IINZ welcomes NZ withdrawal from Durban IV

September 10, 2021 by J-Wire Newsdesk
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Four more countries have joined the growing list of nations boycotting the ceremonies to commemorate the twentieth anniversary of the Durban declaration. They are Italy, Croatia, Cyprus and New Zealand.

NZ Foreign Minister Nanaia Mahuta

This brings the total number of nations boycotting the event to sixteen. The others are Bulgaria, France, Israel, the US, Canada, Australia, Germany, the UK, Hungary, Austria, Netherlands and the Czech Republic

The countries currently boycotting the ceremonies have all pointed to concerns that there will be a repeat of such antisemitic and anti-Israel activities. There were at previous anniversaries of the Declaration.

A spokesperson from the New Zealand Ministry of Foreign Affairs and Trade in said today, Thursday, that his country, “remains strongly committed to combating racism, racial discrimination, xenophobia and related intolerance,” “Consistent with our long-standing position, New Zealand will not attend the 20th anniversary of the Durban Declaration conference in New York on 22 September 2021.”

According to the Croatian news service Vecernji, that nation has decided not to take part in the Durban IV conference due to what it described as continued, “antisemitic attitudes and the linking of conferences to anti-Israel propaganda and the promotion of intolerance.”

The U.N. will hold the official ceremonies for the opening of its 76th session this month. Events have also been planned at the same time for the “celebration” of the 20th anniversary of the World Conference Against Racism, Racial Discrimination, Xenophobia and Related Intolerance, and of the Durban Declaration and Program of Action.

The Durban Declaration was supposed to be a condemnation of racism and antisemitism. But as is usual with the U.N., many delegates at the conference tried to turn it into another declaration equating Zionism with racism and accusing Israel of genocide. And there were even Holocaust deniers in attendance.

When the French announced that they would not be participating, French President Emmanuel Macron’s office issued a statement saying, “Concerned by a history of antisemitic remarks made at the UN conference on racism, known as the Durban Conference, the President of the Republic has decided that France will not participate in the follow-up conference to be held this year.”

When, in June, the U.K. announced its decision not to participate in the event a government spokesperson stated, “Following historic concerns regarding antisemitism, the UK has decided not to attend the UN’s Durban Conference anniversary event later this year.”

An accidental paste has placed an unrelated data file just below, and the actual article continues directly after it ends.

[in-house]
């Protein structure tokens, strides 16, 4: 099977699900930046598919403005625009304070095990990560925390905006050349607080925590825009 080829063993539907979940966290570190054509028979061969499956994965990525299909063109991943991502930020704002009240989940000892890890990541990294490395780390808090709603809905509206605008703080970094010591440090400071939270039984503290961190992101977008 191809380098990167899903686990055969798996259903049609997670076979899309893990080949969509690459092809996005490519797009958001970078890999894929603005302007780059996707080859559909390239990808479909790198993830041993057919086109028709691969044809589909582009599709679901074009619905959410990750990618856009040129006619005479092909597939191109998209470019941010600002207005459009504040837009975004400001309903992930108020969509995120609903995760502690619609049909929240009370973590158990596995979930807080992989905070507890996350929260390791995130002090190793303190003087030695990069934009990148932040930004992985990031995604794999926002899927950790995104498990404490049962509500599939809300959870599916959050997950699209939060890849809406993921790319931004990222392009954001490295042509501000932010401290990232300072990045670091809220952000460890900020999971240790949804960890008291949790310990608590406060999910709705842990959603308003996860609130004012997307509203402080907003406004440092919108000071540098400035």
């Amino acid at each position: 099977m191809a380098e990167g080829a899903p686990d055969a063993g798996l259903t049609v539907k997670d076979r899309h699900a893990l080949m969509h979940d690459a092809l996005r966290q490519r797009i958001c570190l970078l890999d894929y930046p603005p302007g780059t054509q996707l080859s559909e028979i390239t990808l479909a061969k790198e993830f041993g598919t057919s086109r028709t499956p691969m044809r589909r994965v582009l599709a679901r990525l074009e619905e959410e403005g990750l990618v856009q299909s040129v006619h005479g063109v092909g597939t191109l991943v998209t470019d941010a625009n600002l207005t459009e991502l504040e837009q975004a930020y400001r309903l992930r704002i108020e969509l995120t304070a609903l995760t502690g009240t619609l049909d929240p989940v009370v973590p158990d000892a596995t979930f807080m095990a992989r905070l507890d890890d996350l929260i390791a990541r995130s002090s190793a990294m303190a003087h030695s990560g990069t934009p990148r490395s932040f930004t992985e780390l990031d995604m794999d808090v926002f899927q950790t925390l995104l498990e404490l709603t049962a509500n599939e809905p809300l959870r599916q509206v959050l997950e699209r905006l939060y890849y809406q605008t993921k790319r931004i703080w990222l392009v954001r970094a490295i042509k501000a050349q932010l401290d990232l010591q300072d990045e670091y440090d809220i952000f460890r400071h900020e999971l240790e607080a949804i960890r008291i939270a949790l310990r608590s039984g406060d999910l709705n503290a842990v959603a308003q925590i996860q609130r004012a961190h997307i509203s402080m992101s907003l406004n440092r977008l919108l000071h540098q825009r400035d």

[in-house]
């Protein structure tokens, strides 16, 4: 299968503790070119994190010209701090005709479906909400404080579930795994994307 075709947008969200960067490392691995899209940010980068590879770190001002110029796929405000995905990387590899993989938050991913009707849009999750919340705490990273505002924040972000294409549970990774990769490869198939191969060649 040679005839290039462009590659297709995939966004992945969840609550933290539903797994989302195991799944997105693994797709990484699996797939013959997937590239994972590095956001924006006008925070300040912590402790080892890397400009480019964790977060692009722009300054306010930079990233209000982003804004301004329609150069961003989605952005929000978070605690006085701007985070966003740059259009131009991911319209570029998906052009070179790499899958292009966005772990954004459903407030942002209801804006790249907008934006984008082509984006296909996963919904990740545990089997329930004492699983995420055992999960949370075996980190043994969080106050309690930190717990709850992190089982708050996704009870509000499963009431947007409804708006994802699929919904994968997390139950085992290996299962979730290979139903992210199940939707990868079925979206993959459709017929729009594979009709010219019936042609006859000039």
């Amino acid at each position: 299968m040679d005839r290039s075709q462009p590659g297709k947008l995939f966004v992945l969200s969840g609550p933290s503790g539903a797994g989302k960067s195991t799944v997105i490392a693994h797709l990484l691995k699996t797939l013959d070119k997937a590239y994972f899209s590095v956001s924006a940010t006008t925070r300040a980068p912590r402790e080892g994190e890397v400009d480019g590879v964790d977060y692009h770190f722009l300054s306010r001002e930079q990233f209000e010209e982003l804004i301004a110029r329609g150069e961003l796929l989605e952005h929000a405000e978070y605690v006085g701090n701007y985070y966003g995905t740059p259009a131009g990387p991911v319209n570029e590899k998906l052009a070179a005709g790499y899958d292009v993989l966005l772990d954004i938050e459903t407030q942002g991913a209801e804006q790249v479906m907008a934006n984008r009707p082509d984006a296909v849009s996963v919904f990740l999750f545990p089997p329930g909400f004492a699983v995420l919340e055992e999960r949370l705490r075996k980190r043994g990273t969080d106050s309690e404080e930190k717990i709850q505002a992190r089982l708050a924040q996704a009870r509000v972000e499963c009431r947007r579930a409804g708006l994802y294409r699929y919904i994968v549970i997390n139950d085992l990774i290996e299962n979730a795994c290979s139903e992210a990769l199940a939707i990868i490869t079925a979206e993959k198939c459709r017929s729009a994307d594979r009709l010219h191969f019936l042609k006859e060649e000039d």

The Israel Institute of New Zealand has welcomed the news that New Zealand will not be attending ‘Durban IV’ on 22 September, convened by the UN General Assembly to mark the 20th anniversary of the Durban Conference.

The inaugural 2001 Durban Conference was marked by ugly displays of intolerance, antisemitism, and baseless claims against the Jewish state, contrary to its stated purpose of combatting racism, racial discrimination, xenophobia and related intolerance. The Durban process was used to promote racism, intolerance, antisemitism and Holocaust denial, and to deny Israel’s right to exist.

A spokesperson for the Ministry of Foreign Affairs and Trade has been reported as saying “New Zealand remains strongly committed to combatting racism, racial discrimination, xenophobia and related intolerance. Consistent with our long-standing position, New Zealand will not attend the 20th anniversary of the Durban Declaration conference in New York on 22 September 2021”.

New Zealand has taken a strong stand in past years in opposing the antisemitism and anti-Israel sentiment that has become synonymous with Durban.

In 2011 Prior to Durban III, Foreign Minister Murray McCully explained, “When the World Conference Against Racism was held in Durban, South Africa, seven years ago it was extremely contentious. It gave rise to expressions of anti-Israeli views which undermined its focus on genuine anti-racism initiatives… I am not satisfied that the wording emerging from preparatory discussions will prevent the Review Conference from descending into the same kind of rancorous and unproductive debate that took place in 2001.”

Hundreds of concerned New Zealand citizens wrote to Foreign Minister Mahuta urging her to take a stand against racism by not attending the events. We are dismayed that it took so long for her to make a decision but we are pleased that the government has come to the right decision in refusing to support the flawed Durban process.



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